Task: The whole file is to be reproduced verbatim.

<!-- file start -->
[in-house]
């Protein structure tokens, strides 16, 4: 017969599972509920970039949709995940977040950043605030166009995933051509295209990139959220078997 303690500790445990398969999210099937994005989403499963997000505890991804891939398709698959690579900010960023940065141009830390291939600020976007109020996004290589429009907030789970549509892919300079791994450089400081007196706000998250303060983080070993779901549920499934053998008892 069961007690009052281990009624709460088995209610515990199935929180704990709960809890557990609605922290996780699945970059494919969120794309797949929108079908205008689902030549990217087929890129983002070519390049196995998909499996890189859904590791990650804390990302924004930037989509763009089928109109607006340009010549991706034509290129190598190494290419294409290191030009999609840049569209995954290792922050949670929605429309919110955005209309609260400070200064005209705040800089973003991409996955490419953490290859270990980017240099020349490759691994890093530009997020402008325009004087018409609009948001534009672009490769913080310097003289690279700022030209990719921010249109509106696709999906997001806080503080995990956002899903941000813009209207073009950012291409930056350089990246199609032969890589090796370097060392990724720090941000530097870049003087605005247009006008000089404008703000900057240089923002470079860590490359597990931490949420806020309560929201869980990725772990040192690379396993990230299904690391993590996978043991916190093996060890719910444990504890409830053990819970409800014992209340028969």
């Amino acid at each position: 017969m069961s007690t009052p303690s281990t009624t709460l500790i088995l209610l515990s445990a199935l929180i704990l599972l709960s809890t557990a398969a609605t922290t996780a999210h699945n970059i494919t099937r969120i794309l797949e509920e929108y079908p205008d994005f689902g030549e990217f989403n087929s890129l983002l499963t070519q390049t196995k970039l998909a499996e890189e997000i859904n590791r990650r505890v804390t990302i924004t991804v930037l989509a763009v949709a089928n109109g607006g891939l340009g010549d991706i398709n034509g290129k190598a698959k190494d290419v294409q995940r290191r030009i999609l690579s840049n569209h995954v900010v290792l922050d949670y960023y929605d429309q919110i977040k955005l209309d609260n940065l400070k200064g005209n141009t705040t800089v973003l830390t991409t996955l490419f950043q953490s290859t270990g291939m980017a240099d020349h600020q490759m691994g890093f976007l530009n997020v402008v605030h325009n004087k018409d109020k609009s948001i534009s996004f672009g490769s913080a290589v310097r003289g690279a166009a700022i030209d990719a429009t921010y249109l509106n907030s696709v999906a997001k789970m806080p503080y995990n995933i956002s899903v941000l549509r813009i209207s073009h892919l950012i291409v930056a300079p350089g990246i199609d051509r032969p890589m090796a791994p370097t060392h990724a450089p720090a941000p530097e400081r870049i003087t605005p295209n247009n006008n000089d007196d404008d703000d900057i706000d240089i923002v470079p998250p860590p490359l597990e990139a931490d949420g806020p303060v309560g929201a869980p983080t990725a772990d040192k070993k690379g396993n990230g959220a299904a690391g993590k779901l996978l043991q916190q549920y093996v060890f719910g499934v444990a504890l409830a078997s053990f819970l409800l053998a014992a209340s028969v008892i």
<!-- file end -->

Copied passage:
[in-house]
């Protein structure tokens, strides 16, 4: 017969599972509920970039949709995940977040950043605030166009995933051509295209990139959220078997 303690500790445990398969999210099937994005989403499963997000505890991804891939398709698959690579900010960023940065141009830390291939600020976007109020996004290589429009907030789970549509892919300079791994450089400081007196706000998250303060983080070993779901549920499934053998008892 069961007690009052281990009624709460088995209610515990199935929180704990709960809890557990609605922290996780699945970059494919969120794309797949929108079908205008689902030549990217087929890129983002070519390049196995998909499996890189859904590791990650804390990302924004930037989509763009089928109109607006340009010549991706034509290129190598190494290419294409290191030009999609840049569209995954290792922050949670929605429309919110955005209309609260400070200064005209705040800089973003991409996955490419953490290859270990980017240099020349490759691994890093530009997020402008325009004087018409609009948001534009672009490769913080310097003289690279700022030209990719921010249109509106696709999906997001806080503080995990956002899903941000813009209207073009950012291409930056350089990246199609032969890589090796370097060392990724720090941000530097870049003087605005247009006008000089404008703000900057240089923002470079860590490359597990931490949420806020309560929201869980990725772990040192690379396993990230299904690391993590996978043991916190093996060890719910444990504890409830053990819970409800014992209340028969």
């Amino acid at each position: 017969m069961s007690t009052p303690s281990t009624t709460l500790i088995l209610l515990s445990a199935l929180i704990l599972l709960s809890t557990a398969a609605t922290t996780a999210h699945n970059i494919t099937r969120i794309l797949e509920e929108y079908p205008d994005f689902g030549e990217f989403n087929s890129l983002l499963t070519q390049t196995k970039l998909a499996e890189e997000i859904n590791r990650r505890v804390t990302i924004t991804v930037l989509a763009v949709a089928n109109g607006g891939l340009g010549d991706i398709n034509g290129k190598a698959k190494d290419v294409q995940r290191r030009i999609l690579s840049n569209h995954v900010v290792l922050d949670y960023y929605d429309q919110i977040k955005l209309d609260n940065l400070k200064g005209n141009t705040t800089v973003l830390t991409t996955l490419f950043q953490s290859t270990g291939m980017a240099d020349h600020q490759m691994g890093f976007l530009n997020v402008v605030h325009n004087k018409d109020k609009s948001i534009s996004f672009g490769s913080a290589v310097r003289g690279a166009a700022i030209d990719a429009t921010y249109l509106n907030s696709v999906a997001k789970m806080p503080y995990n995933i956002s899903v941000l549509r813009i209207s073009h892919l950012i291409v930056a300079p350089g990246i199609d051509r032969p890589m090796a791994p370097t060392h990724a450089p720090a941000p530097e400081r870049i003087t605005p295209n247009n006008n000089d007196d404008d703000d900057i706000d240089i923002v470079p998250p860590p490359l597990e990139a931490d949420g806020p303060v309560g929201a869980p983080t990725a772990d040192k070993k690379g396993n990230g959220a299904a690391g993590k779901l996978l043991q916190q549920y093996v060890f719910g499934v444990a504890l409830a078997s053990f819970l409800l053998a014992a209340s028969v008892i």